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20 CURSITOR STREET, LONDON, EC4A 1LT, ENGLAND
Tel:
Work 020 7831 9222
Fax:
Fax 020 7831 9607
DX:
138 LONDON CHANCERY LANE WC2
Web:
www.macfarlanes.com

Christopher Acton

Tel:
Work 020 7831 9222
Email:
Macfarlanes LLP

Work Department

Derivatives and trading.

Position

Partner in the derivatives and trading group, advising hedge funds and managed account platforms on prime brokerage, custody, repo, securities lending and margin financing matters, exchange traded and OTC derivatives and central clearing generally.

Career

Partner 2014.


London: Finance

Derivatives and structured products

Within: Derivatives and structured products

Macfarlanes LLP impresses by virtue of its 'in-depth knowledge of derivatives, quick and succinct answers delivered with a minimum of legalese, and terrific understanding of the commercial drivers on both buy and sell sides'. The firm has one of the leading buy-side practices and it continued to attract new clients including BlueDrive Global Investors, CG Asset Management and Seiga Asset Management last year, adding to a list that includes Man Group, Goldman Sachs and Marshall Wace. In a highlight matter, the firm acted for forex and commodities broker Sucden Financial on the creation of a new collateral netting agreement. Buy-side specialist Christopher Acton led that work and he frequently acts for hedge funds, managed account platforms and proprietary trading houses in prime brokerage, derivatives and regulatory matters in Europe. The 'smart, thoughtful and commercial' Will Sykes acts for investment and hedge funds, financial institutions, high-net-worth clients and corporates in financing and trading transactions, focusing on both derivatives and structured products. Senior counsel Rob Daniell 'brings years of sell-side prime brokerage experience to bear and his advice is prompt, clear and concise'.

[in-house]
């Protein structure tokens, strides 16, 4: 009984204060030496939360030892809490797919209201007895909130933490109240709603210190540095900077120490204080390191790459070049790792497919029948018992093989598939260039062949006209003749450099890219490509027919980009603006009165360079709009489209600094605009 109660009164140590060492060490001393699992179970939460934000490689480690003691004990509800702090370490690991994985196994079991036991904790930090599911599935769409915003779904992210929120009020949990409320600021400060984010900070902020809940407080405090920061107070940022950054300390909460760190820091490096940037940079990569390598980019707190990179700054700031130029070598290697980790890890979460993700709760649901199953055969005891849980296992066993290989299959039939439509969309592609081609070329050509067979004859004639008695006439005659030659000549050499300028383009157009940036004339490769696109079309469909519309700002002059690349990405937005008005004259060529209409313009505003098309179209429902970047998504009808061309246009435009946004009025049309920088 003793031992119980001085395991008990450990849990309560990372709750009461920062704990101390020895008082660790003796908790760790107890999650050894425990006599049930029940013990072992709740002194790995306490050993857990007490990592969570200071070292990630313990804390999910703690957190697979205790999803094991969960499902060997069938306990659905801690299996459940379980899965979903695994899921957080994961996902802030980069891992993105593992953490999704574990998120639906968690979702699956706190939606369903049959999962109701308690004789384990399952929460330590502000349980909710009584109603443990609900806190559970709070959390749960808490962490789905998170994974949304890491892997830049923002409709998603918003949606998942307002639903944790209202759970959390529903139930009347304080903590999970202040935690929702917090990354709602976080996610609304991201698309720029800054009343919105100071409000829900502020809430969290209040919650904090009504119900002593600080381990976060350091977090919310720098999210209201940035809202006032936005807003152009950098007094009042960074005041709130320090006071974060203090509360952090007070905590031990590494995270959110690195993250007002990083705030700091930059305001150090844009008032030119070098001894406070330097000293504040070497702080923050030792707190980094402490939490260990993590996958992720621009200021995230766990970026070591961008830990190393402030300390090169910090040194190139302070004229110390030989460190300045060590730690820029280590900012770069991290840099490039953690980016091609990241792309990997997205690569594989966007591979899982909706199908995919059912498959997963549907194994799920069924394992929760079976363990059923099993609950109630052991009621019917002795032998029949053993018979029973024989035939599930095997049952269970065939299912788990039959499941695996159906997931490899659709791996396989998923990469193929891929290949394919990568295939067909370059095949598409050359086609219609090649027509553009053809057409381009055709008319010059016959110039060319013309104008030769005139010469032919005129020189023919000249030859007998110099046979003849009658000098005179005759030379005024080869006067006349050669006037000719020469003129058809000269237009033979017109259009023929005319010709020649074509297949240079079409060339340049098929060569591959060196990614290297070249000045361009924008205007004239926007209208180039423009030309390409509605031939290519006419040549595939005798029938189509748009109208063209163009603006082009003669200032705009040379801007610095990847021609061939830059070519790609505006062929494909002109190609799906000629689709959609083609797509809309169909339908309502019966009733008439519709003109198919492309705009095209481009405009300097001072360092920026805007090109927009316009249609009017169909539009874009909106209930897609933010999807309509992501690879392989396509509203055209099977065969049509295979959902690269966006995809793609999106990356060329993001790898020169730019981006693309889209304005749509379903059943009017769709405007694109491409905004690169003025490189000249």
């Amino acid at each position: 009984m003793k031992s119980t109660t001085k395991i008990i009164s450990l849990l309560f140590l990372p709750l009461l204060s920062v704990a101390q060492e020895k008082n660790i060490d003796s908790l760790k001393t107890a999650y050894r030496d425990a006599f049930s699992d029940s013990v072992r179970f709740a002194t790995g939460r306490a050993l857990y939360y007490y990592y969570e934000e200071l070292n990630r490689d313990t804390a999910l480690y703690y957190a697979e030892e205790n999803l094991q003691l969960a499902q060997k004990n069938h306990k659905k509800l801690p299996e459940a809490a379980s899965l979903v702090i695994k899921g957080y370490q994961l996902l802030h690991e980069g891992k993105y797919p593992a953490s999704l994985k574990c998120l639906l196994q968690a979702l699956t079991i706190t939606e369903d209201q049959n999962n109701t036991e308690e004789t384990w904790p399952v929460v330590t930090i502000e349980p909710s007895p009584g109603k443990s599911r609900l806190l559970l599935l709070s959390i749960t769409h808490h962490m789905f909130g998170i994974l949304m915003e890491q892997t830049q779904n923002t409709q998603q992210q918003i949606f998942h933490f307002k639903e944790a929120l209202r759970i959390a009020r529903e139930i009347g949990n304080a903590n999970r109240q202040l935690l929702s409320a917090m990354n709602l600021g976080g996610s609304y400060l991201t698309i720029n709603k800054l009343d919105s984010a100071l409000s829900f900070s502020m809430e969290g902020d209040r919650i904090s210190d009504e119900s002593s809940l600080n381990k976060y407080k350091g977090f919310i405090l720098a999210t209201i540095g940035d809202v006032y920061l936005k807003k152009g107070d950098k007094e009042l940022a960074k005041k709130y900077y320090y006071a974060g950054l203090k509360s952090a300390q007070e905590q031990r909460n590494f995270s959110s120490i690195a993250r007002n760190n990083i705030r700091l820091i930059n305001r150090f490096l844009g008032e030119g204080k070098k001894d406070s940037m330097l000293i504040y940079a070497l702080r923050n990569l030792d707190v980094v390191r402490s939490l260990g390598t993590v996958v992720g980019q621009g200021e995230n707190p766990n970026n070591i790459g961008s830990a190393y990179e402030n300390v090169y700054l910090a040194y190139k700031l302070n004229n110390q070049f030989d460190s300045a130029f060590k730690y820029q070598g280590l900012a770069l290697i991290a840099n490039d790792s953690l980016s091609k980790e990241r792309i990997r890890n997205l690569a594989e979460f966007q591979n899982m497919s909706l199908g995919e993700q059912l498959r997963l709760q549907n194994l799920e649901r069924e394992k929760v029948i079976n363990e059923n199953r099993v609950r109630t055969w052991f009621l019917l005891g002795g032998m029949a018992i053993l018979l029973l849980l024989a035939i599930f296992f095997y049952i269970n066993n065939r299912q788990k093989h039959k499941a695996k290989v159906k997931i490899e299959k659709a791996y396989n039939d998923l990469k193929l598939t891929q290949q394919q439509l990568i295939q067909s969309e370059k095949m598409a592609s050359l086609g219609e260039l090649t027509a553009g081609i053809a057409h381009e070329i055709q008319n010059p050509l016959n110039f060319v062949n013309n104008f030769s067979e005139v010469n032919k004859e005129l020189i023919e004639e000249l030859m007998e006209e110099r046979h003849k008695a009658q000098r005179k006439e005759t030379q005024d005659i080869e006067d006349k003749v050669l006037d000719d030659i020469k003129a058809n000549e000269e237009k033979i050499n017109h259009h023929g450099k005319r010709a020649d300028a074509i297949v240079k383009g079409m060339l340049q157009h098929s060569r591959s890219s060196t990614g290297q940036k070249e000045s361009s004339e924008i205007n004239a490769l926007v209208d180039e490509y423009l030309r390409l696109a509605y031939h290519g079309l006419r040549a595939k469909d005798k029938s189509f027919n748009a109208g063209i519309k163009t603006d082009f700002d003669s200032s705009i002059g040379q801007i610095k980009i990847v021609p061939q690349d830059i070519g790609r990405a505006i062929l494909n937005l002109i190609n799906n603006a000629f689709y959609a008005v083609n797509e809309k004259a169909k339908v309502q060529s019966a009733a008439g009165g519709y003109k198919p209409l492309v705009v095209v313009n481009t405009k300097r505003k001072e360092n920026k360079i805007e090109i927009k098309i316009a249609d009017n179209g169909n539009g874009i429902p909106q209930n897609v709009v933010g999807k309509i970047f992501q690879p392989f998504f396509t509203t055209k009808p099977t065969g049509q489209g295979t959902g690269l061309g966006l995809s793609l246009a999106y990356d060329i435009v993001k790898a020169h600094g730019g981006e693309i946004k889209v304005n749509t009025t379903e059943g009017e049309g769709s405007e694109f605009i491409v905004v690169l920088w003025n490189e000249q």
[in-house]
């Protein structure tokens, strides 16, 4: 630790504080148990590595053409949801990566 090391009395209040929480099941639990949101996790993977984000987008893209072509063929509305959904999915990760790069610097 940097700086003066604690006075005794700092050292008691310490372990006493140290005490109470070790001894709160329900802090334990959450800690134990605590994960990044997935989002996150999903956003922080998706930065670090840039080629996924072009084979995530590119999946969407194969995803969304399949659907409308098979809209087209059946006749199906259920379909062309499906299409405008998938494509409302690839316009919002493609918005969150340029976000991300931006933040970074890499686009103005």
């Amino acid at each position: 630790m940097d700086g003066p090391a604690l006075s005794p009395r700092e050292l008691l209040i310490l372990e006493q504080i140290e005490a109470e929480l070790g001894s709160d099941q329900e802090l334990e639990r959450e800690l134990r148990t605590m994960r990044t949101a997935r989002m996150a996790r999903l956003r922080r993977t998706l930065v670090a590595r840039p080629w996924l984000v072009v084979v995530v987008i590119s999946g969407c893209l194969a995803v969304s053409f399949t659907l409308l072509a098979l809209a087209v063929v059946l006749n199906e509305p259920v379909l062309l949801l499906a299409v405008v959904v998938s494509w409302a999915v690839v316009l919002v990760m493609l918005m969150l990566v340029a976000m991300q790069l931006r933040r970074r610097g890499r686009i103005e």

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Legal Developments by:
Macfarlanes LLP

  • Finding the ‚Ä®right words

    In the recent case of Newbury v Sun Microsystems [2013], the defendant argued that an offer to settle proceedings was ‚Äėin principle' only and that a binding contract could not be formed until further terms had been agreed and a formal contract had been signed. It supported this argument by referring to a statement, in the offer letter, that the settlement was to be ‚Äėrecorded in a suitably worded agreement'. ‚Ä©
    - Macfarlanes

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